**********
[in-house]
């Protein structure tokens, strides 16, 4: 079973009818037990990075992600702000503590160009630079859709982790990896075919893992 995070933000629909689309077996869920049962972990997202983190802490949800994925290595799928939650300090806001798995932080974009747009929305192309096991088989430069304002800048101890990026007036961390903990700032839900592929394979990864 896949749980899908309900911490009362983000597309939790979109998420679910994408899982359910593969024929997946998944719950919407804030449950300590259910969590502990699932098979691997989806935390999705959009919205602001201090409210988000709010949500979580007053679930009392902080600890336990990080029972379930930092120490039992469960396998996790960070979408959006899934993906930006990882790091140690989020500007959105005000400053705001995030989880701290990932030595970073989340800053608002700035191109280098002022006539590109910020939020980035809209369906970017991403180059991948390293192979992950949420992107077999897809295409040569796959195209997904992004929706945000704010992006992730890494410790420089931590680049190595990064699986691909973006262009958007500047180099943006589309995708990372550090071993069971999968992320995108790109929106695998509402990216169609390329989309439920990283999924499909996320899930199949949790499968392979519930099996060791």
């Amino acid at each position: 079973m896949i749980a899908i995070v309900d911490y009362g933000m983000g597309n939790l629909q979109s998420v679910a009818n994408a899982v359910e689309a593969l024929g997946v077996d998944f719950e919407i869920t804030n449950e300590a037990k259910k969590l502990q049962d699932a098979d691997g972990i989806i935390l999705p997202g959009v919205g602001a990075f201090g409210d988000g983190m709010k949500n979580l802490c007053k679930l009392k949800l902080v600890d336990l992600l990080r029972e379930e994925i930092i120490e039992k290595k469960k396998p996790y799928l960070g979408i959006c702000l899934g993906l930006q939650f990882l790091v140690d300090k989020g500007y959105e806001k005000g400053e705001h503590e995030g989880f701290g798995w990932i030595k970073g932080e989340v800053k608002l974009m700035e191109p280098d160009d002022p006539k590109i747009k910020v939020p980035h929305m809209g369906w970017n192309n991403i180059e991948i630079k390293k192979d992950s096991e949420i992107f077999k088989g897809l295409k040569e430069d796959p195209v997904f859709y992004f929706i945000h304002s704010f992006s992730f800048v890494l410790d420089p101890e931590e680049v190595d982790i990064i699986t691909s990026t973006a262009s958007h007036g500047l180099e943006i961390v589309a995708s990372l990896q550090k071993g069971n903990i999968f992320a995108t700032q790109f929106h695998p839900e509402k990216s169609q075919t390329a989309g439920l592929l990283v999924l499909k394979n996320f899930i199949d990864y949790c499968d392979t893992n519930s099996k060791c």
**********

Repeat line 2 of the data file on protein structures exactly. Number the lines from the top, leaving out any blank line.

């Protein structure tokens, strides 16, 4: 079973009818037990990075992600702000503590160009630079859709982790990896075919893992 995070933000629909689309077996869920049962972990997202983190802490949800994925290595799928939650300090806001798995932080974009747009929305192309096991088989430069304002800048101890990026007036961390903990700032839900592929394979990864 896949749980899908309900911490009362983000597309939790979109998420679910994408899982359910593969024929997946998944719950919407804030449950300590259910969590502990699932098979691997989806935390999705959009919205602001201090409210988000709010949500979580007053679930009392902080600890336990990080029972379930930092120490039992469960396998996790960070979408959006899934993906930006990882790091140690989020500007959105005000400053705001995030989880701290990932030595970073989340800053608002700035191109280098002022006539590109910020939020980035809209369906970017991403180059991948390293192979992950949420992107077999897809295409040569796959195209997904992004929706945000704010992006992730890494410790420089931590680049190595990064699986691909973006262009958007500047180099943006589309995708990372550090071993069971999968992320995108790109929106695998509402990216169609390329989309439920990283999924499909996320899930199949949790499968392979519930099996060791």